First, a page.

Share this article on:

Health Care Provider Attitudes and Practices Related to Intrauterine Devices for Nulliparous Women

Tyler, Crystal P. PhD; Whiteman, Maura K. PhD; Zapata, Lauren B. PhD; Curtis, Kathryn M. PhD; Hillis, Susan D. PhD; Marchbanks, Polly A. PhD

doi: 10.1097/AOG.0b013e31824aca39
Original Research

OBJECTIVE: To examine predictors of health care providers perceiving intrauterine devices (IUDs) as unsafe for nulliparous women and of infrequent provision of IUDs to nulliparous women.

METHODS: We analyzed questionnaire data obtained during December 2009 to March 2010 from 635 office-based providers (physicians) and 1,323 Title X clinic providers (physicians, physician assistants, certified nurse midwives, nurse practitioners, and nurses). Using multivariable logistic regression, we estimated adjusted odds ratios (ORs) and 95% confidence intervals (CIs) of the associations between patient, health care provider, and clinic and practice variables and provider misconceptions about the safety of IUDs for nulliparous women and with infrequent IUD provision.

RESULTS: Approximately 30% of respondents had misconceptions about the safety of IUDs for nulliparous women. Factors associated with increased odds of misconceptions about the copper IUD and levonorgestrel-releasing IUD included: being an office-based family medicine physician (copper IUD adjusted OR 3.20, 95% CI 1.73–5.89; levonorgestrel-releasing IUD adjusted OR 2.03, 95% CI 1.10–3.76); not being trained in IUD insertion (copper IUD adjusted OR 4.72, 95% CI 2.32–9.61; levonorgestrel-releasing IUD adjusted OR 2.64, 95% CI 1.34–5.22); and nonavailability of IUDs on-site at their practice or clinic (copper IUD adjusted OR 2.18, 95% CI 1.20–3.95; levonorgestrel-releasing IUD adjusted OR 3.45, 95% CI 1.95–6.08). More than 60% of providers infrequently provided IUDs to nulliparous women. Nonavailability of IUDs on-site (copper IUD adjusted OR 1.78, 95% CI 1.01–3.14; levonorgestrel-releasing IUD adjusted OR 2.10, 95% CI 1.22–3.62) and provider misconceptions about safety (copper IUD adjusted OR 6.04, 95% CI 2.00–18.31; levonorgestrel-releasing IUD adjusted OR 6.91, 95% CI 3.01–15.85) were associated with infrequent IUD provision.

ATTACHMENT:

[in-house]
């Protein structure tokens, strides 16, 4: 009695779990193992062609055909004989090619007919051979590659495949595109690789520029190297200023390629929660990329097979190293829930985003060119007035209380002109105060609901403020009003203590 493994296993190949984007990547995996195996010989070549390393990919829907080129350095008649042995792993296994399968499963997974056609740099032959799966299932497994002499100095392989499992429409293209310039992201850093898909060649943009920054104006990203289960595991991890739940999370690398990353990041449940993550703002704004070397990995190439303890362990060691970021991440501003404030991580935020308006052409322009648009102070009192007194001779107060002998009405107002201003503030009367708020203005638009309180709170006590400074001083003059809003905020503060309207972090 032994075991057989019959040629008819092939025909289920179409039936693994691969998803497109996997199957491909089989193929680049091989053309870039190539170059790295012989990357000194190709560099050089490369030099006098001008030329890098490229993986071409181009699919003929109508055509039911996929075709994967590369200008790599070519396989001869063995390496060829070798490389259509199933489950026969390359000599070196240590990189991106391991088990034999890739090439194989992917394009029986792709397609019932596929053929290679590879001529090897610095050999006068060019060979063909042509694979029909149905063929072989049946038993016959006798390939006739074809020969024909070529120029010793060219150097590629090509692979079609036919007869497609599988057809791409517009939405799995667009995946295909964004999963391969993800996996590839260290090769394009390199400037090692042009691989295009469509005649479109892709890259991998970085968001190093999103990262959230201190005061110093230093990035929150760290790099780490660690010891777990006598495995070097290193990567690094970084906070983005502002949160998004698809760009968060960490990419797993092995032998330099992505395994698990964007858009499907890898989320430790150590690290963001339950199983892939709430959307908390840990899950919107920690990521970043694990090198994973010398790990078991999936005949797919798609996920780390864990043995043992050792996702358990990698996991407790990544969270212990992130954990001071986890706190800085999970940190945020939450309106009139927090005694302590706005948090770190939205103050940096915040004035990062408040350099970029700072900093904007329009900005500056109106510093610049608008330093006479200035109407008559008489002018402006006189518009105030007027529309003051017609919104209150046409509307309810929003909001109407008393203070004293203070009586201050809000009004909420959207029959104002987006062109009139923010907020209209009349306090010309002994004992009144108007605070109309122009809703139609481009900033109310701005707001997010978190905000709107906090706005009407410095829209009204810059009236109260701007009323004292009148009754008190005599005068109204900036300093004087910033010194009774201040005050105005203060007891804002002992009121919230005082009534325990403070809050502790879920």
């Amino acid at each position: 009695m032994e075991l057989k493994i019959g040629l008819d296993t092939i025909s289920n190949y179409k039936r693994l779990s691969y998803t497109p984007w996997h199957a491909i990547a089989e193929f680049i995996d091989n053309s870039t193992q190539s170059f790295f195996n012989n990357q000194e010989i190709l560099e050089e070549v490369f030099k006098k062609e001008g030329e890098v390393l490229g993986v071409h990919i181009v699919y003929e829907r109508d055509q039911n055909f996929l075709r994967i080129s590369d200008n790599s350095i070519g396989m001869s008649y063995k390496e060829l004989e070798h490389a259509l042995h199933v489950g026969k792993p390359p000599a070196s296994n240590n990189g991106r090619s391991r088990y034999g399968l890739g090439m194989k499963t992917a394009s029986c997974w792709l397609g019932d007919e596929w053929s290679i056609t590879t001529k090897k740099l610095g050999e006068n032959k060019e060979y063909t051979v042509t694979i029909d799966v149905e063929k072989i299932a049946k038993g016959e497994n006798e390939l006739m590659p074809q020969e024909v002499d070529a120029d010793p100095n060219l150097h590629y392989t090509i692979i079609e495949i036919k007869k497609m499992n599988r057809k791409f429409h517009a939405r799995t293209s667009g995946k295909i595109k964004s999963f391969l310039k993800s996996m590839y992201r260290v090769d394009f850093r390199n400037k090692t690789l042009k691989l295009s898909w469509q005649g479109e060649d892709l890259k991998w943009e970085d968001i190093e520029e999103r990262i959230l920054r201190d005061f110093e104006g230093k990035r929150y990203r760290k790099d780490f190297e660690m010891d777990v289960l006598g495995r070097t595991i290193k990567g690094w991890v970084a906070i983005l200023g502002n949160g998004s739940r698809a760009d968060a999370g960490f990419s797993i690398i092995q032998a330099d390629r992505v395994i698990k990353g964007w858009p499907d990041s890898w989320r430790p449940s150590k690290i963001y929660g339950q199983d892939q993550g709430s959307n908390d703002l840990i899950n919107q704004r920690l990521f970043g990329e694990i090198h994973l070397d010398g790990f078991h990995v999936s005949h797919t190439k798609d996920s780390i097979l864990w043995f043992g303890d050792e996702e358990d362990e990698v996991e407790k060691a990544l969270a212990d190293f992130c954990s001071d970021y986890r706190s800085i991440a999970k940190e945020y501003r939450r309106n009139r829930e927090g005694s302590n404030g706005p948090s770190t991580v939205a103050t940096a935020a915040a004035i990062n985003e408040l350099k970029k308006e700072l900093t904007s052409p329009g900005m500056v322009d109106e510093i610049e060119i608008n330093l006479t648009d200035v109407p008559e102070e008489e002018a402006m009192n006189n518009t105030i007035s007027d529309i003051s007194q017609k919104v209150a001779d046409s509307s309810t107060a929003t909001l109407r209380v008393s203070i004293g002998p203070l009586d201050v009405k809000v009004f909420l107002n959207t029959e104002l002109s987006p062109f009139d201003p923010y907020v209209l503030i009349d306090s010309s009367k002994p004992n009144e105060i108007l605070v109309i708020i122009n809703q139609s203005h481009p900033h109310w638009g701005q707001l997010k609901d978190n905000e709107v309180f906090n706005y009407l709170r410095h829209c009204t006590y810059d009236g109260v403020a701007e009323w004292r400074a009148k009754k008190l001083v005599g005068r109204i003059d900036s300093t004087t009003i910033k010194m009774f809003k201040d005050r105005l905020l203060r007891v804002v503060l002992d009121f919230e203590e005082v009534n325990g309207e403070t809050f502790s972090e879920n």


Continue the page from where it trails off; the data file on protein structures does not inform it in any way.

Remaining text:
CONCLUSION: Health care provider misconceptions about the safety of IUDs for nulliparous women are prevalent and are associated with infrequent provision. Improved health care provider education and IUD availability are needed to increase IUD use among nulliparous women.


Health care provider misconceptions about the safety of intrauterine devices for nulliparous women persist and are associated with infrequent provision.

From the Epidemic Intelligence Service, Career Development Division, Office of Workforce and Career Development, and the Division of Reproductive Health, National Center for Chronic Disease Prevention and Health Promotion, Centers for Disease Control and Prevention, Atlanta, Georgia.

Supported by funding from the Division of Reproductive Health in the Centers for Disease Control and Prevention.

The authors thank Brian Morrow for reviewing the statistical methods portion of the manuscript.

The findings and conclusions in this report are those of the authors and do not necessarily represent the official position of the Centers for Disease Control and Prevention.

Corresponding author: Crystal P. Tyler, PhD, 4770 Buford Highway, NE MS K-22, Atlanta, GA 30341; e-mail:

Financial Disclosure The authors did not report any potential conflicts of interest.

© 2012 The American College of Obstetricians and Gynecologists